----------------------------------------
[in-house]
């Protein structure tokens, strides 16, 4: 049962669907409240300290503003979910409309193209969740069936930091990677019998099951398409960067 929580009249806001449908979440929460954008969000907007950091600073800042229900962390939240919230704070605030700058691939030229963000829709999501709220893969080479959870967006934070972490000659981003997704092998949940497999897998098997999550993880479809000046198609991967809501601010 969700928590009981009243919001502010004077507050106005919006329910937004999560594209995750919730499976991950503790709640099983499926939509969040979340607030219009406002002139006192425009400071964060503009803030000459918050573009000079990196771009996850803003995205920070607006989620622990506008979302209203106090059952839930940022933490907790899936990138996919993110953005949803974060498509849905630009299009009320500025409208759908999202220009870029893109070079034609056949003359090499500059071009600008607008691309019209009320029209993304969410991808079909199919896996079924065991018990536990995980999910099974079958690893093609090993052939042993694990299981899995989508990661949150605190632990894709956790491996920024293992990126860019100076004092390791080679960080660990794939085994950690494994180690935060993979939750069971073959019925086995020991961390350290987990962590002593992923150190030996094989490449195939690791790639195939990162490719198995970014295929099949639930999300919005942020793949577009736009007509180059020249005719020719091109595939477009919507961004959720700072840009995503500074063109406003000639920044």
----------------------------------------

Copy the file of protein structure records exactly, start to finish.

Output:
[in-house]
């Protein structure tokens, strides 16, 4: 049962669907409240300290503003979910409309193209969740069936930091990677019998099951398409960067 929580009249806001449908979440929460954008969000907007950091600073800042229900962390939240919230704070605030700058691939030229963000829709999501709220893969080479959870967006934070972490000659981003997704092998949940497999897998098997999550993880479809000046198609991967809501601010 969700928590009981009243919001502010004077507050106005919006329910937004999560594209995750919730499976991950503790709640099983499926939509969040979340607030219009406002002139006192425009400071964060503009803030000459918050573009000079990196771009996850803003995205920070607006989620622990506008979302209203106090059952839930940022933490907790899936990138996919993110953005949803974060498509849905630009299009009320500025409208759908999202220009870029893109070079034609056949003359090499500059071009600008607008691309019209009320029209993304969410991808079909199919896996079924065991018990536990995980999910099974079958690893093609090993052939042993694990299981899995989508990661949150605190632990894709956790491996920024293992990126860019100076004092390791080679960080660990794939085994950690494994180690935060993979939750069971073959019925086995020991961390350290987990962590002593992923150190030996094989490449195939690791790639195939990162490719198995970014295929099949639930999300919005942020793949577009736009007509180059020249005719020719091109595939477009919507961004959720700072840009995503500074063109406003000639920044």